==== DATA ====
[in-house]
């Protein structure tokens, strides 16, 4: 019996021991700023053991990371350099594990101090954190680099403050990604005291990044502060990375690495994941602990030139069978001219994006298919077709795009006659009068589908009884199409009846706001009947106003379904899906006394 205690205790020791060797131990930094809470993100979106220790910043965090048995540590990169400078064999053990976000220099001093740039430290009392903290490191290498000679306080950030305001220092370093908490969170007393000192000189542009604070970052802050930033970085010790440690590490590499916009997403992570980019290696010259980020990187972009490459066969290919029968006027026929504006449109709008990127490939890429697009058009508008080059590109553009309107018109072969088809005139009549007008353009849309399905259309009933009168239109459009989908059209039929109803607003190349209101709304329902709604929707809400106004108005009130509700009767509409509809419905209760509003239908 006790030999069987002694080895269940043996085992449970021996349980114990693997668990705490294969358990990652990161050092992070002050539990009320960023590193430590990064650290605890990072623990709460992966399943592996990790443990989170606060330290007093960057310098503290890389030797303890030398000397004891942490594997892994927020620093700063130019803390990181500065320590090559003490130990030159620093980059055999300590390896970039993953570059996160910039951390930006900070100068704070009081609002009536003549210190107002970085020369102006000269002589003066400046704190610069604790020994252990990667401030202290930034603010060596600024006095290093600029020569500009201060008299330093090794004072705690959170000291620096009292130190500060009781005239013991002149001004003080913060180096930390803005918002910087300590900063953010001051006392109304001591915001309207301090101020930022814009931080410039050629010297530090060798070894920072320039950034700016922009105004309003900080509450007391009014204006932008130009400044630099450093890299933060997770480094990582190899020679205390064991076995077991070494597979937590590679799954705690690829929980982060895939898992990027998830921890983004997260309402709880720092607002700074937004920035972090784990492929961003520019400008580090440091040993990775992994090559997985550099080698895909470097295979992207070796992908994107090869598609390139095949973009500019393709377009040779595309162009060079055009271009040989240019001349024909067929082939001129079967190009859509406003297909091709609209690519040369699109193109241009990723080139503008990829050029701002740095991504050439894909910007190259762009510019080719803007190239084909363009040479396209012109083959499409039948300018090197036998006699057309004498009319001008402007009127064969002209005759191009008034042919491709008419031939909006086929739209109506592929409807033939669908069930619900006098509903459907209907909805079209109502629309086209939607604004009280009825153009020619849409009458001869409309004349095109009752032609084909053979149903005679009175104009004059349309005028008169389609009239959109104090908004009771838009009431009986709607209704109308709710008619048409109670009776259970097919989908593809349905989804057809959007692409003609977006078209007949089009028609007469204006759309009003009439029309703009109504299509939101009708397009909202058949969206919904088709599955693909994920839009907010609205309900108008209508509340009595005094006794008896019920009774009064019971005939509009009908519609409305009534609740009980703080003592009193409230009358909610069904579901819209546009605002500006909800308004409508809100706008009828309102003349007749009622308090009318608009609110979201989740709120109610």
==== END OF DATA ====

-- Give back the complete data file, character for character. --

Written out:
[in-house]
């Protein structure tokens, strides 16, 4: 019996021991700023053991990371350099594990101090954190680099403050990604005291990044502060990375690495994941602990030139069978001219994006298919077709795009006659009068589908009884199409009846706001009947106003379904899906006394 205690205790020791060797131990930094809470993100979106220790910043965090048995540590990169400078064999053990976000220099001093740039430290009392903290490191290498000679306080950030305001220092370093908490969170007393000192000189542009604070970052802050930033970085010790440690590490590499916009997403992570980019290696010259980020990187972009490459066969290919029968006027026929504006449109709008990127490939890429697009058009508008080059590109553009309107018109072969088809005139009549007008353009849309399905259309009933009168239109459009989908059209039929109803607003190349209101709304329902709604929707809400106004108005009130509700009767509409509809419905209760509003239908 006790030999069987002694080895269940043996085992449970021996349980114990693997668990705490294969358990990652990161050092992070002050539990009320960023590193430590990064650290605890990072623990709460992966399943592996990790443990989170606060330290007093960057310098503290890389030797303890030398000397004891942490594997892994927020620093700063130019803390990181500065320590090559003490130990030159620093980059055999300590390896970039993953570059996160910039951390930006900070100068704070009081609002009536003549210190107002970085020369102006000269002589003066400046704190610069604790020994252990990667401030202290930034603010060596600024006095290093600029020569500009201060008299330093090794004072705690959170000291620096009292130190500060009781005239013991002149001004003080913060180096930390803005918002910087300590900063953010001051006392109304001591915001309207301090101020930022814009931080410039050629010297530090060798070894920072320039950034700016922009105004309003900080509450007391009014204006932008130009400044630099450093890299933060997770480094990582190899020679205390064991076995077991070494597979937590590679799954705690690829929980982060895939898992990027998830921890983004997260309402709880720092607002700074937004920035972090784990492929961003520019400008580090440091040993990775992994090559997985550099080698895909470097295979992207070796992908994107090869598609390139095949973009500019393709377009040779595309162009060079055009271009040989240019001349024909067929082939001129079967190009859509406003297909091709609209690519040369699109193109241009990723080139503008990829050029701002740095991504050439894909910007190259762009510019080719803007190239084909363009040479396209012109083959499409039948300018090197036998006699057309004498009319001008402007009127064969002209005759191009008034042919491709008419031939909006086929739209109506592929409807033939669908069930619900006098509903459907209907909805079209109502629309086209939607604004009280009825153009020619849409009458001869409309004349095109009752032609084909053979149903005679009175104009004059349309005028008169389609009239959109104090908004009771838009009431009986709607209704109308709710008619048409109670009776259970097919989908593809349905989804057809959007692409003609977006078209007949089009028609007469204006759309009003009439029309703009109504299509939101009708397009909202058949969206919904088709599955693909994920839009907010609205309900108008209508509340009595005094006794008896019920009774009064019971005939509009009908519609409305009534609740009980703080003592009193409230009358909610069904579901819209546009605002500006909800308004409508809100706008009828309102003349007749009622308090009318608009609110979201989740709120109610």